Jeremy Stewart produced his first concert at age 16, a sold-out punk show in the basement of Prince George’s old Legion Hall. From performing to MCing, to box office, to planning and executing promotional campaigns, to coordinating media calls, to painting sets, to grant-writing, fund development, and capitalization, to hospitality, meals and transportation, there are few jobs in music or theatre that Stewart has not done on a professional basis, in both non-profit and for-profit contexts.
Stewart’s career highlights in arts management include:
• His current role as Communications & Events Coordinator for the White Rock Business Improvement Association, with major projects including the Concerts at the Pier, which in 2019 set a record for series attendance over 24,000, and whose notable performers included Grammy nominees The Crash Test Dummies.
• From spring 2014 to fall 2016, he was the General Manager of the Prince George Symphony Orchestra, a role in which he was the executive staff member responsible for planning, managing, and reporting on an annual budget of approximately $450,000. Major projects included three seasons of monthly mainstage concerts at Vanier Hall, a chamber music series, and other performances, including Carl Orff’s “Carmina Burana” with over 70 choristers (including the full Vancouver Chamber Choir) for the cultural festival component of the 2015 Canada Winter Games; oversight of the Sistema Prince George education program; serving on the committee that led the organization’s international search for a new conductor.
• He was hired into the PGSO position partly on the strength of his success as Marketing and Development Officer of Theatre North West, where over three and a half years he set 20-year company records for individual show ticket sales, fundraising, and sponsorships. Major projects included four mainstage a year productions receiving a minimum of 24 performances each, including The Buddy Holly Story, Where the Blood Mixes, and Doubt; serving as the sole staff member on the board committee that planned and executed the annual International Wine Festival, among other fundraising campaigns; and being the primary person responsible for developing maintaining a sponsorship portfolio worth over $70k annually.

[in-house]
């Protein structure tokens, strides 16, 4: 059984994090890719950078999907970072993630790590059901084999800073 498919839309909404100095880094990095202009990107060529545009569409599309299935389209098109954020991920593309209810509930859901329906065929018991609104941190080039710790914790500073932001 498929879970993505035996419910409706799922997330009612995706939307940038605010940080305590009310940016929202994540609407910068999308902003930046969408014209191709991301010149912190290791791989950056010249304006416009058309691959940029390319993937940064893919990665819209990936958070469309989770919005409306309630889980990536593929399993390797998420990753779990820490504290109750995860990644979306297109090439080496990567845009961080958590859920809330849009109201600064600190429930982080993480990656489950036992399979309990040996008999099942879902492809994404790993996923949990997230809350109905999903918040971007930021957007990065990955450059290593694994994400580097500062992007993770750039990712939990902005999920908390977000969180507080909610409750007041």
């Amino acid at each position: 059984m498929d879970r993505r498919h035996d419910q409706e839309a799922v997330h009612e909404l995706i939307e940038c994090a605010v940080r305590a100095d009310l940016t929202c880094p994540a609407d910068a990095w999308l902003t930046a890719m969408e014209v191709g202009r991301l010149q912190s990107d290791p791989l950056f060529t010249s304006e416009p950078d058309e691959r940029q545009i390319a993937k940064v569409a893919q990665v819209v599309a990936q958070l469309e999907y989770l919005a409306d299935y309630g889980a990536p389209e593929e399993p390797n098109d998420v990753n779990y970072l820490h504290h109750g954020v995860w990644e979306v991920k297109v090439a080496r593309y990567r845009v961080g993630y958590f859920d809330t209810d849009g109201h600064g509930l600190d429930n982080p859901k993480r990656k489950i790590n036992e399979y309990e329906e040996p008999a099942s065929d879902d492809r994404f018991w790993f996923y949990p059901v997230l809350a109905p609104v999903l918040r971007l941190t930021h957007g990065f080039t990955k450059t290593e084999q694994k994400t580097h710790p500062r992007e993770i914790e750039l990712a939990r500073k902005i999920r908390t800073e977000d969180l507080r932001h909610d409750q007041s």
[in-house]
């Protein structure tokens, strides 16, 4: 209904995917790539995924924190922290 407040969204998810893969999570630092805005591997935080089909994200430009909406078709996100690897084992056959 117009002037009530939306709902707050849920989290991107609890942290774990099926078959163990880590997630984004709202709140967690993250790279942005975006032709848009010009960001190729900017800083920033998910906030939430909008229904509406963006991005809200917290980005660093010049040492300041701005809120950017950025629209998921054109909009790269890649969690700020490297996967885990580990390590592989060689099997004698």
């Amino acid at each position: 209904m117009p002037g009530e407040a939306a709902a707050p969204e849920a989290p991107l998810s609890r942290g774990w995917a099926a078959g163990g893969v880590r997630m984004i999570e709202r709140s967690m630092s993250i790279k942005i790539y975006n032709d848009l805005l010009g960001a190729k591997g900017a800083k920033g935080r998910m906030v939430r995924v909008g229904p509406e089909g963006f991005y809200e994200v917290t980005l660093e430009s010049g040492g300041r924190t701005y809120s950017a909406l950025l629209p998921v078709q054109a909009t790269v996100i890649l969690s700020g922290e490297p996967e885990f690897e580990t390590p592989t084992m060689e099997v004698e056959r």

• In 2013, Stewart became the founding Artistic & Executive Director of Casse-Tête: A Festival of Experimental Music, for which he developed and maintained all elements, artistic and operational, for five successful years, while leading and growing a team of local volunteers, artists, and supporters. Of the hundreds of artists to perform at the festival, highlights must include Costa Rican composer Susan Campos Fonseca, Irish saxophonist Catherine Sikora, Italian jazz artists Jooklo Duo, Canadians Rodney Sharman, Cathy Fern Lewis, Marina Hasselberg, Jordan Nobles, Stanley Jason Zappa, Rebecca Bruton, David Ito Chokroun, Jonathon Wilcke, Francois Houle, Shane Krause, Kathleen Yearwood, Mark Takeshi MacGregor, and too many others to list. In 2014, Stewart collaborated with pianist and registered piano technician Peter Stevenson to drop a piano from the roof of The Exploration Place Museum and Science Centre, a project that took weeks of planning. In recognition of the festival’s value, in 2016, he was presented with the inaugural Barbara Pentland Award of Excellence honouring his “extraordinary contribution to Canadian music” by the Canadian Music Centre, Canada’s national advocacy body for composers.
• Among his hundreds of concert production credits, a major highlight is 2017’s Caledonia Sings: The Raghu Lokanathan Songbook, a tribute to the music of his friend and artistic collaborator of many years. Stewart staged this show independently as a fully-produced evening at the 300-soft-seat Prince George Playhouse, with a two sets of artistically reinterpreted covers of Lokanathan’s songs by accomplished Prince George artists, including a house band comprised of pianist Patrick Kilcullen, drummer Danny Bell, and multi-instrumentalist Curtis Abriel.
Along the way, Stewart has carried out hundreds of hours of concert MCing in contexts from punk shows to introducing a Canada Games artistic festival performance; produced recordings for dozens of rock, jazz, and folk artists, including for most of his own projects, as well as recording for Raghu Lokanathan and mastering for Stanley Jason Zappa; designed posters, written bios, planned and executed marketing campaigns, done fundraising, and so on. He hosted his own campus radio show for six years.